Pinterest is not entirely clothes, food, and crafts

Part of Pamela Saunders' Black Death pinboard on Pinterest.

Part of Pamela Saunders’ Black Death pinboard on Pinterest.

During my long blog hiatus, Pinterest came along to provide the ability to “pin” cool images from the Web to save for later perusal. It combines an appeal to the visual with an appeal to the inner collector and hoarder that sits within far too many of us, which makes it more than a little addictive. I have spent way too much time on Pinterest lately, adding and organizing pins, creating new pinboards, and searching for new topics to curate.

At least among my contacts, Pinterest seems to feature a lot of DIY projects, clothes, and recipes. But it’s used to collect other things as well. The other day I stumbled on an interesting pinboard curated by Pamela Saunders on the topic of the Black Death, the medieval pandemic that may have killed one-third of the population of Europe in the late 1340s, and then returned at regular intervals for the next several hundred years.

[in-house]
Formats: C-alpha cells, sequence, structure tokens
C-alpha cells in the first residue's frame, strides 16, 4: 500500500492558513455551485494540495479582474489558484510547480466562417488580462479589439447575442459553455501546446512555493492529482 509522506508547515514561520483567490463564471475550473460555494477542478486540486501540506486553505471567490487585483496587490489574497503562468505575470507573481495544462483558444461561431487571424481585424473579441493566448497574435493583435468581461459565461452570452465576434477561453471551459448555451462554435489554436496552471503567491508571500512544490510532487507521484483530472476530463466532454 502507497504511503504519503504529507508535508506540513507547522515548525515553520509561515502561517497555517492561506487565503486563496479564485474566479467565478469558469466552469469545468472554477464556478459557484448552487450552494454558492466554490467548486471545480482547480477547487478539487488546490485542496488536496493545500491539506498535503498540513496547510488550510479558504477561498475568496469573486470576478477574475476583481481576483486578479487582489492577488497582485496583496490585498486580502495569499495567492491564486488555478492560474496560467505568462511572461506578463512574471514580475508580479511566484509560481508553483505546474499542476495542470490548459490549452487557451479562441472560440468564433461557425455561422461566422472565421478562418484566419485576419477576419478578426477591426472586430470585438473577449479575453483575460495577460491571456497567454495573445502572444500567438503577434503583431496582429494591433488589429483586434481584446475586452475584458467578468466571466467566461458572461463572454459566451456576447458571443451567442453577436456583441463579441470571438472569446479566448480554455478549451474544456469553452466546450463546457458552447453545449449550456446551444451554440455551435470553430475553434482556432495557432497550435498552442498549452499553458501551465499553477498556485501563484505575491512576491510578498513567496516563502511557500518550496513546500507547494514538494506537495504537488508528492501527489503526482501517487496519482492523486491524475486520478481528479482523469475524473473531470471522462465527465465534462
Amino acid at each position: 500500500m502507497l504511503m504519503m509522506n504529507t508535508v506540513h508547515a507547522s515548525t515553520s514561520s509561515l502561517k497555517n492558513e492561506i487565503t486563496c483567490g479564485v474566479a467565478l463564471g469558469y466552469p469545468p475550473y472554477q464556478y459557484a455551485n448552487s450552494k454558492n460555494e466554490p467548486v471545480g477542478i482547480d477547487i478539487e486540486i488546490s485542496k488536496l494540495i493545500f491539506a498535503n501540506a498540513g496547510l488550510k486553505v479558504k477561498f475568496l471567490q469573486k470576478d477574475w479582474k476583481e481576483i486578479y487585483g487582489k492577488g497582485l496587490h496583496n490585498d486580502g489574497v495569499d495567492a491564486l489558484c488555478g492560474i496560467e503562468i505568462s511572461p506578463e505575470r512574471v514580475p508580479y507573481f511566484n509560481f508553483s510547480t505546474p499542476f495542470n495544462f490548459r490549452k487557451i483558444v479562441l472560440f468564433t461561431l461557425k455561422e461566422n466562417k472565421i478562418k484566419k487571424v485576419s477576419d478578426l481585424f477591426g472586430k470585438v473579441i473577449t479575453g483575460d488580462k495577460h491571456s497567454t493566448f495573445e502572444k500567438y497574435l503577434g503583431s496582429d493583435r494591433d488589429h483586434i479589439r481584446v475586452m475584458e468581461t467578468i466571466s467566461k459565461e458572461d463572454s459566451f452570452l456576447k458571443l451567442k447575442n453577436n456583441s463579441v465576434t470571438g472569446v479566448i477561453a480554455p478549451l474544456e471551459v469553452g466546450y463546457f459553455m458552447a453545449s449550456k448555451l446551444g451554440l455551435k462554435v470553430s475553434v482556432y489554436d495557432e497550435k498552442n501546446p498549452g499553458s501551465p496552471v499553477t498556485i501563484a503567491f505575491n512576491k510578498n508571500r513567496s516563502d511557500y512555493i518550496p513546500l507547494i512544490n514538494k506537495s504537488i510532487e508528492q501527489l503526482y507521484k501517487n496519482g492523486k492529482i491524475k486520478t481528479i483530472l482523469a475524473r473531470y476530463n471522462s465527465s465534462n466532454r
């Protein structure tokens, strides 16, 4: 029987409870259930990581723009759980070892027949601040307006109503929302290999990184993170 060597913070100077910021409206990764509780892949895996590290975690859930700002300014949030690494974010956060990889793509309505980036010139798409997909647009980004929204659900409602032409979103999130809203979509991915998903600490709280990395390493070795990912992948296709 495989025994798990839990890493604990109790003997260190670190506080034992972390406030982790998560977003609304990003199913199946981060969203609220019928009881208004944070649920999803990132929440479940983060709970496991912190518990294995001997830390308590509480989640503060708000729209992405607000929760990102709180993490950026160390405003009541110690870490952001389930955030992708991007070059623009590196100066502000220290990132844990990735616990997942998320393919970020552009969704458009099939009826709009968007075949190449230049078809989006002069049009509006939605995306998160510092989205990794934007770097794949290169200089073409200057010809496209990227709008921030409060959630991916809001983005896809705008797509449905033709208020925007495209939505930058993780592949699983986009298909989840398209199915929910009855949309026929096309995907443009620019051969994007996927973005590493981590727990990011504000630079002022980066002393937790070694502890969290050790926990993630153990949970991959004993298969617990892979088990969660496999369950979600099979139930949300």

A mass grave containing probable Black Death victims’ skeletons was found earlier this month in London during excavations for the Crossrail project, which brought this medieval pandemic into the daily news. Pamela’s pinboard links to that story, as well as to artwork inspired by the plague, mourning jewelry, fourteenth-century plague graffiti, and more. It’s an interesting assortment of links if you have any interest in this aspect of medieval history.

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